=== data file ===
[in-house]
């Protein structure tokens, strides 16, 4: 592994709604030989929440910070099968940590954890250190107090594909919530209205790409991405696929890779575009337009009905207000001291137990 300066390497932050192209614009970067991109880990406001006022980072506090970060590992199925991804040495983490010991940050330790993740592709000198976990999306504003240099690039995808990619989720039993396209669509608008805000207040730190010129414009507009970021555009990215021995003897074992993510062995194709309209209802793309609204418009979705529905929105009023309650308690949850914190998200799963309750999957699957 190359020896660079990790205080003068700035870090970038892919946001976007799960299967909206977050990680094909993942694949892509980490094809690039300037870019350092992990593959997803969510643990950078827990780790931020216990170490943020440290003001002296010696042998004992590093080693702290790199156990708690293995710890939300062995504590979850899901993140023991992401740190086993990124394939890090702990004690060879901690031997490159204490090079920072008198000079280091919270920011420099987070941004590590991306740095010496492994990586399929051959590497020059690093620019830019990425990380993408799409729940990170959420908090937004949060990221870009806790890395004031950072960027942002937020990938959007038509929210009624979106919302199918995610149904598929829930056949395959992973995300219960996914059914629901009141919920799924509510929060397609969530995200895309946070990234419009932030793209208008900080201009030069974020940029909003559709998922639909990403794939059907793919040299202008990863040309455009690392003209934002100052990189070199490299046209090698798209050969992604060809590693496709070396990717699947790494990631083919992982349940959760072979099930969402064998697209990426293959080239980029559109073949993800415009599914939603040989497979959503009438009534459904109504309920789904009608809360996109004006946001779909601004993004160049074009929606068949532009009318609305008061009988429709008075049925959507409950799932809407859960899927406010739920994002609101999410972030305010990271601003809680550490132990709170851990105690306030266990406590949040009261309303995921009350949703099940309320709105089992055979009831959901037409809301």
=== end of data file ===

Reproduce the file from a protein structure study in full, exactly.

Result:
[in-house]
């Protein structure tokens, strides 16, 4: 592994709604030989929440910070099968940590954890250190107090594909919530209205790409991405696929890779575009337009009905207000001291137990 300066390497932050192209614009970067991109880990406001006022980072506090970060590992199925991804040495983490010991940050330790993740592709000198976990999306504003240099690039995808990619989720039993396209669509608008805000207040730190010129414009507009970021555009990215021995003897074992993510062995194709309209209802793309609204418009979705529905929105009023309650308690949850914190998200799963309750999957699957 190359020896660079990790205080003068700035870090970038892919946001976007799960299967909206977050990680094909993942694949892509980490094809690039300037870019350092992990593959997803969510643990950078827990780790931020216990170490943020440290003001002296010696042998004992590093080693702290790199156990708690293995710890939300062995504590979850899901993140023991992401740190086993990124394939890090702990004690060879901690031997490159204490090079920072008198000079280091919270920011420099987070941004590590991306740095010496492994990586399929051959590497020059690093620019830019990425990380993408799409729940990170959420908090937004949060990221870009806790890395004031950072960027942002937020990938959007038509929210009624979106919302199918995610149904598929829930056949395959992973995300219960996914059914629901009141919920799924509510929060397609969530995200895309946070990234419009932030793209208008900080201009030069974020940029909003559709998922639909990403794939059907793919040299202008990863040309455009690392003209934002100052990189070199490299046209090698798209050969992604060809590693496709070396990717699947790494990631083919992982349940959760072979099930969402064998697209990426293959080239980029559109073949993800415009599914939603040989497979959503009438009534459904109504309920789904009608809360996109004006946001779909601004993004160049074009929606068949532009009318609305008061009988429709008075049925959507409950799932809407859960899927406010739920994002609101999410972030305010990271601003809680550490132990709170851990105690306030266990406590949040009261309303995921009350949703099940309320709105089992055979009831959901037409809301």